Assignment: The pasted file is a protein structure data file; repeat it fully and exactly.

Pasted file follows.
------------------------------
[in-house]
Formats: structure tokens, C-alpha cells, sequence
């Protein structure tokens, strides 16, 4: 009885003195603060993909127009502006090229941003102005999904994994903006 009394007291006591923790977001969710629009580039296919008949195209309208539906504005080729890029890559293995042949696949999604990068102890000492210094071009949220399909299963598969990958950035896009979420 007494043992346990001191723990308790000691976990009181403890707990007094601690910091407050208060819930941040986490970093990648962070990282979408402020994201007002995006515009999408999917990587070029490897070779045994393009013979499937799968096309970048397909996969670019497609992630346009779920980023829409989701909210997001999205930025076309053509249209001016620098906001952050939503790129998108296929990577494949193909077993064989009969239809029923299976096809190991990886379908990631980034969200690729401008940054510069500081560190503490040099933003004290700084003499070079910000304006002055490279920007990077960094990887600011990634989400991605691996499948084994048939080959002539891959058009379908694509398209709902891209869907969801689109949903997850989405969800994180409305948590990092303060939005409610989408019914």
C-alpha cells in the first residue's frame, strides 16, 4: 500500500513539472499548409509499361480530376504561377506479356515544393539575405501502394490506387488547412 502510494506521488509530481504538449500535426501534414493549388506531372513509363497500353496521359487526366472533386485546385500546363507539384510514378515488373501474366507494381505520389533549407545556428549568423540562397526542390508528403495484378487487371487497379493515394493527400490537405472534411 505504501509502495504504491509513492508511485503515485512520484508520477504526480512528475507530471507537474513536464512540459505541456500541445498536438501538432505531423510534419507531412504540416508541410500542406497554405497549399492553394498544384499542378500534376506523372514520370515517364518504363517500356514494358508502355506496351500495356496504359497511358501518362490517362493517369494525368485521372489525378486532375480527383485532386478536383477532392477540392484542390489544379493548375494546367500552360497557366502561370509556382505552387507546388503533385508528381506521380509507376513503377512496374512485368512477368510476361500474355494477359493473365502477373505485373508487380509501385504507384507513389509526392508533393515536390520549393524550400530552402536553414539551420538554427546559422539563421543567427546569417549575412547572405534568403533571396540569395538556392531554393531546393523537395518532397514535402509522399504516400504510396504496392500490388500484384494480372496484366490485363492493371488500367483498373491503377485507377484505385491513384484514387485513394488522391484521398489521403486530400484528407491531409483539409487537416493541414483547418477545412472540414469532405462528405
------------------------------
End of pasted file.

[in-house]
Formats: structure tokens, C-alpha cells, sequence
């Protein structure tokens, strides 16, 4: 009885003195603060993909127009502006090229941003102005999904994994903006 009394007291006591923790977001969710629009580039296919008949195209309208539906504005080729890029890559293995042949696949999604990068102890000492210094071009949220399909299963598969990958950035896009979420 007494043992346990001191723990308790000691976990009181403890707990007094601690910091407050208060819930941040986490970093990648962070990282979408402020994201007002995006515009999408999917990587070029490897070779045994393009013979499937799968096309970048397909996969670019497609992630346009779920980023829409989701909210997001999205930025076309053509249209001016620098906001952050939503790129998108296929990577494949193909077993064989009969239809029923299976096809190991990886379908990631980034969200690729401008940054510069500081560190503490040099933003004290700084003499070079910000304006002055490279920007990077960094990887600011990634989400991605691996499948084994048939080959002539891959058009379908694509398209709902891209869907969801689109949903997850989405969800994180409305948590990092303060939005409610989408019914």
C-alpha cells in the first residue's frame, strides 16, 4: 500500500513539472499548409509499361480530376504561377506479356515544393539575405501502394490506387488547412 502510494506521488509530481504538449500535426501534414493549388506531372513509363497500353496521359487526366472533386485546385500546363507539384510514378515488373501474366507494381505520389533549407545556428549568423540562397526542390508528403495484378487487371487497379493515394493527400490537405472534411 505504501509502495504504491509513492508511485503515485512520484508520477504526480512528475507530471507537474513536464512540459505541456500541445498536438501538432505531423510534419507531412504540416508541410500542406497554405497549399492553394498544384499542378500534376506523372514520370515517364518504363517500356514494358508502355506496351500495356496504359497511358501518362490517362493517369494525368485521372489525378486532375480527383485532386478536383477532392477540392484542390489544379493548375494546367500552360497557366502561370509556382505552387507546388503533385508528381506521380509507376513503377512496374512485368512477368510476361500474355494477359493473365502477373505485373508487380509501385504507384507513389509526392508533393515536390520549393524550400530552402536553414539551420538554427546559422539563421543567427546569417549575412547572405534568403533571396540569395538556392531554393531546393523537395518532397514535402509522399504516400504510396504496392500490388500484384494480372496484366490485363492493371488500367483498373491503377485507377484505385491513384484514387485513394488522391484521398489521403486530400484528407491531409483539409487537416493541414483547418477545412472540414469532405462528405